Interestingly, Appiah employs a similar logic to denounce the “Golden Rule,” which is generally accepted as a universal ethical code that is present among many, if not all, of the world’s major religions. It is not that cosmopolitans do not believe in universal truth, but rather they acknowledge the difficulty in finding it. He rightly questions whether what he would consider right for himself could be the right decision for someone else who possesses different values and beliefs. Even so, Appiah concedes that the Golden Rule is similar to cosmopolitanism in its encouragement to learn about others. Cosmopolitans seek connection “not through identity but despite difference" (135). In other words, human variety is natural because we associate and live in partnership with other people in different ways. Cosmopolitanism is committed to respecting this pluralism, which is reminiscent of many modern day approaches to peace education and interfaith dialogue.
Appiah does not suggest that we have to feel for some abstract “other” exactly what we would feel towards our kith and kin. In other words, he does not expect us to disregard those who we care about the most in order to favor others, but rather argues for an expansion of our circle of compassion. To explore this further, he details cosmopolitanism’s basic conception of human rights by offering four constraints: 1) the nation state is the primary mechanism for ensuring that basic needs of its citizens are met, 2) in our obligations to others we are each required to do our fair share but to not burden ourselves by picking up the slack of others, 3) our basic obligations must be consistent with our partiality to those closest to us (such as friends, family, and compatriots), and 4) in evaluating our obligations to others we must take into consideration the diversity of values. For such an inspiring and even radical meditation on global ethics, these conclusions seem bland, common-sense, and simply representative of the existing paradigm.
Yet to continue, when further addressing the question of what obligations we owe to strangers, Appiah does not pretend to offer an answer on how to diminish badness in our world through a single, exceptionless principle that we could all adopt. He does offer a version of what he calls the “Singer principle” – in reference to utilitarian moral philosopher and fellow Princeton professor, Peter Singer - regarding our obligations to others. This new moral principle he proposes is known as the “emergency principle,” and states that “if you are the best person in the best position to prevent something really awful, and it won’t cost you much to do so, do it” (161). I find it unnecessary for Appiah to establish this when he clearly advocates for a plurality of values through the book, instead of an ever-elusive global ethic or moral principle. He at least recognizes that it is not a sound argument, and anticipates other philosophers finding fault with it. In this sense, Appiah admittedly does an excellent job of deconstructing the criticisms levied against cosmopolitanism.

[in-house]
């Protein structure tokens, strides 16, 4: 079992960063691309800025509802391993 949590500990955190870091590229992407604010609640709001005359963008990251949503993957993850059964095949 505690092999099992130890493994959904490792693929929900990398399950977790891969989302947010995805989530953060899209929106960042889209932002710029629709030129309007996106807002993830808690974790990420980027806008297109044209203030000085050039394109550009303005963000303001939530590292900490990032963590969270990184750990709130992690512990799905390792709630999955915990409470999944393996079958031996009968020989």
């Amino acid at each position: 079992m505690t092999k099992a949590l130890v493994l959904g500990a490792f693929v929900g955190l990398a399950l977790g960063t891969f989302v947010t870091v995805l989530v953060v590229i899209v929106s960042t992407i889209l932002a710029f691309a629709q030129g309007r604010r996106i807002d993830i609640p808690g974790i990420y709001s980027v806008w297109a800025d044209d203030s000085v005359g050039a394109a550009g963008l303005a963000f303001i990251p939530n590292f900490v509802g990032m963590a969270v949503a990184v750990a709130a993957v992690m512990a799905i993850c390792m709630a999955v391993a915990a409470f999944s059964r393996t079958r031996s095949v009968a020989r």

While Appiah’s cultural lens and narrative style of writing is engaging and makes many broad interdisciplinary connections, some of his interjections are confusingly placed and disrupt a coherent flow. The last three chapters are specifically jumbled with a number of broadly related concepts that, while interesting, make it seem that Appiah was anxious to cram in some last minute details without fully developing their connection to one another. It proved challenged to try to logically summarize them. For example, he enters into a discussion on intellectual property rights and cultural patrimony, which holds that cultural artifacts such as art, as a product of a culture, belong to those who identify with the artifacts as descendants or by occupying the same territory. Appiah argues that art can belong to no one because it is of value to everyone, and governments should preserve the value for all of humanity. From here he moves on to discuss counter-cosmopolitans and religious fundamentalism, then tolerance, followed by obligations to strangers, and finally finishes with criticism of top-down approaches to international aid. While many practical idealists will find Appiah’s main theory compelling and well-organized in the first half of the book, the conclusion is decidedly lackluster and downright disappointing. Despite this, Cosmopolitanism: Ethics in a World of Strangers is prize reflection for anyone interested in global citizenship.
 Kwame Anthony Appiah in Examined Life. 2010. Web. 25 Nov 2013. a href="https://www.youtube.com/watch?v=VjMnyP142b8%3E">https://www.youtube.com/watch?v=VjMnyP142b8>;.